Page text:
> analyze
 1    -44      0         76      36       4      0 proc1 f0e1
 2    -12      0        678     530      59     26 proc1 f0e1 f9e8
 3    -16      1       3009    1522     242     59 proc1 f0e1 f9e8 g3g4
 4    -24      1      18944   11070    1480    849 proc1 h2h6 b9c7 f0e1 c6c5
 5    -24      3      39290   23813    3056   2074 proc1 f0e1 h7h3 g3g4 f9e8
 6    -16     12     157117   99533   11485  10667 proc1 h2e2 b7b6 f0e1 h7e7 b2b3 f9e8
 7    -20     20     293153  187715   24439  19189 proc1 f0e1 f9e8 g3g4 c6c5
 8    -16     34     515031  325751   42077  35991 proc1 f0e1 f9e8 g3g4 c6c5 h0g2 b7b3 i0i1 b9c7
 9    -16     62    1012518  625025   77449  72163 proc1 f0e1 f9e8 g3g4 c6c5 h2e2 b9c7 h0g2 h7h3 g2f4
10    -20    175    2901145 1794147  219394 188840 proc1 f0e1 f9e8 g3g4 g9e7 h0g2 h9f8 g0e2 i9f9 i0f0 c6c5
11    -20    370    6011465 3685086  454099 367813 proc1 f0e1 f9e8 g3g4 g9e7 h0g2 h9f8 g0e2 i9f9 i0f0 h7h3 c3c4
12    -20   1050   16817093 10168706 1259155 808277 proc1 f0e1 f9e8 g3g4 g9e7 h0g2 h9f8 g0e2 i9f9 i0f0 c6c5 g2f4 b9c7
13    -20   3003   49335980 29463640 3565563 2014712 proc1 f0e1 f9e8 g3g4 g9e7 h0g2 h9f8 g0e2 i9f9 i0f0 c6c5 f0f6 h7h3 c3c4 c5c4 e2c4
14    -20  11078  182801534 108499592 13229123 5099258 proc1 f0e1 f9e8 g3g4 c6c5 h0g2 b7e7 g0e2 b9c7 i0f0 a9b9 b2c2 b9b5 c3c4 c5c4 e2c4
15    -20  23536  393714646 231360218 28944753 8944958 proc1 f0e1 f9e8 g3g4 c6c5 h0g2 b7e7 g0e2 b9c7 i0f0 a9b9 b2c2
> exit
# stop iterating, time=235360, tl=0, id=15 md=63 reps=2984 perps=1189
f0e1

bob
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Location: Birmingham, AL

Re: Crazy SMP

Post by bob » Sun Jun 19, 2016 10:34 pm

Difficult to answer or explain. But a drop in NPS per core is obviously something you don't want. But also something you probably will never completely eliminate either.

The biggest issue is one called "false sharing" where a single 64 byte cache line has two variables that are modified by different threads. This causes lots of cache invalidates and forwarding.

Locks are another issue and the closer to the tips of the tree the worse they hurt...

This is a lifelong quest, of course. :)

Stan Arts
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Location: the Netherlands

Re: Crazy SMP

Post by Stan Arts » Mon Jun 20, 2016 12:02 am

20% seems a whole lot but as you say might have something to do with the system itself. Or it might have to do with heavy hashing in Qsearch or evaluation for example. But for Nemeton on my i5 quad desktop I don't seem to slow down more than 10% regardless of what other cores are doing and if they are doing Nemeton chess slowdown is no more than a few percent at most.

But searching on two cores searching exactly the same way on both cores you might not see much time to depth improvement at all which might be what you are seeing.
Seemed to be the case for Nemeton when I implemented extremely simple lazy SMP for the Leiden tournament end of april. (Where I make a copy of the NemetonChess unit (Pascal) per core and pass along the pointers to the hashtable to each. The first core remains the main core of which PV score and move is used in all cases which is not very optimal. Other cores might have a better score/move/depth etc. Yet it kinda works.)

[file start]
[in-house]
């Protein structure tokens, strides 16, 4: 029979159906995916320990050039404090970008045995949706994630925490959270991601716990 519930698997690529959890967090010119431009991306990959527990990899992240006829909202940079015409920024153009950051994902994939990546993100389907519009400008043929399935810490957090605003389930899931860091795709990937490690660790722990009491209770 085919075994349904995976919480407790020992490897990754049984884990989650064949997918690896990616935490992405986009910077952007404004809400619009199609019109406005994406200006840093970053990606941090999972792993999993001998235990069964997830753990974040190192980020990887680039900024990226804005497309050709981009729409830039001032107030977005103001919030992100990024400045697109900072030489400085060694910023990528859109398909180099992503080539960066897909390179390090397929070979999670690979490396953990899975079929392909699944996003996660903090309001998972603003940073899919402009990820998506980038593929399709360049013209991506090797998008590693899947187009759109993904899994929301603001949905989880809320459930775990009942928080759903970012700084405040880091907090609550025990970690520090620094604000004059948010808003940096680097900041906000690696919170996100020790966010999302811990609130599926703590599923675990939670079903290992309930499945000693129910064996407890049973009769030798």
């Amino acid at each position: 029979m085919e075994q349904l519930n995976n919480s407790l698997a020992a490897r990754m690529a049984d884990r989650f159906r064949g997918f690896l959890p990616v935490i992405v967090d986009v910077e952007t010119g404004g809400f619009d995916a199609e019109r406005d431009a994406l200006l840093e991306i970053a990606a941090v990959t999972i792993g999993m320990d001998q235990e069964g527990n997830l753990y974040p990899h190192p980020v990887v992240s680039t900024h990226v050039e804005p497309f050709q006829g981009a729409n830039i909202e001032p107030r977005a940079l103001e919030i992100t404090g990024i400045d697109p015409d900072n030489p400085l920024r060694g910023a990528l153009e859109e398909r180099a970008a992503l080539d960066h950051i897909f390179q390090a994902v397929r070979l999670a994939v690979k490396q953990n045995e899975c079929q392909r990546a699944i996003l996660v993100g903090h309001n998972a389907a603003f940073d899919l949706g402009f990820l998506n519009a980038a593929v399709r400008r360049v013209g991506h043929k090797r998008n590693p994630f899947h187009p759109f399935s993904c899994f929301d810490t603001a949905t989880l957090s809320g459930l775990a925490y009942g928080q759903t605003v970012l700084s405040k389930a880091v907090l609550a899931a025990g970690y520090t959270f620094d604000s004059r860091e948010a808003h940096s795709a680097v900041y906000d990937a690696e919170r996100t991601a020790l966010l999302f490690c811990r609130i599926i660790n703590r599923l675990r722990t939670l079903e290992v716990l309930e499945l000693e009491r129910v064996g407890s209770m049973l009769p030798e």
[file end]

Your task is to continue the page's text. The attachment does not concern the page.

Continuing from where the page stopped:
My first crude solution (which I am still using as I could not yet be bothered to look into it further) is to have the second core always search one ply deeper. This helps the main core along a bit better and picks up a lot of tactical shots fast.
On four cores I let one core search on the same depth as the main core and the remaining two cores 1 and 2 ply deeper. Far from ideal but much better than doing the same on all cores.
At Leiden I picked up ideas such as searching the root moves in reverse or random order on the other cores which is probably a much better idea, but I did not get around to try yet.

Anyway it seems Nemeton now suddenly improved a lot not by SMP but by finally researching reduced moves that turn out good anyway. Never wanted to do this as I have no good clean way to write down the researches in my strange iterative search but more so my thinking was I'll still miss a lot regardless of the researches.
But now I did an ugly but correct implementation and it's a gigantic improvement. Ofcourse it makes sense to me now that the researches reduce the reduction in interesting previously unsearched lines a lot and cost almost nothing as the initial reduced search acts as some sort of IID. What's more I can now probably reduce a lot more which I could not do before.
Such a duality of feels. One the one hand a glorious wallop of Elo yet disgust to give in to such stinking researches.

Joost Buijs
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Re: Crazy SMP

Post by Joost Buijs » Mon Jun 20, 2016 5:09 am

This can also be caused by the 'turbo boost' mechanism in the CPU.
It is possible that the clock-frequency with just 1 core fully loaded is (much) higher than with 2 cores fully loaded, of course this depends upon the type of CPU in your laptop.
I don't know whether you run Linux or Windows, under Windows you can monitor the clock-frequencies with utilities like for instance CPUZ.

Usually I switch off the turbo mechanism in the BIOS before doing SMP tests, or I make sure that all cores have the same turbo settings, unfortunately most lap-tops don't support this.

Since you are using processes with only a shared hash-table I don't think the problem is 'false sharing', in this type of scenario I never see much slow-down using 1 or all cores, at least not on my system.

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hgm
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Re: Crazy SMP

Post by hgm » Mon Jun 20, 2016 9:07 am

Thanks for the feedback, everyone. I gather the NPS slowdown is not normal, so I looked a bit into that. The laptop is an Intel i3, which is not supposed to have turbo boost. But I know that there are chipsets for laptops that throttle down memory access (because memory is often poorly cooled in laptops). I use no locks (and did not even bother to validate TT probes trhough lockless hashing).

When I repeated the 1-code search while there was a second, independent version of the engine analyzing, the NPS suffered 14-16% on the laptop! So I took the .exe to my i7 machine (which is also not supposed to have turbo boost), and I got the following results:

Code: Select all

depth 1-core 1-core 2-core 4-core
             loaded
 6        12     12      7      6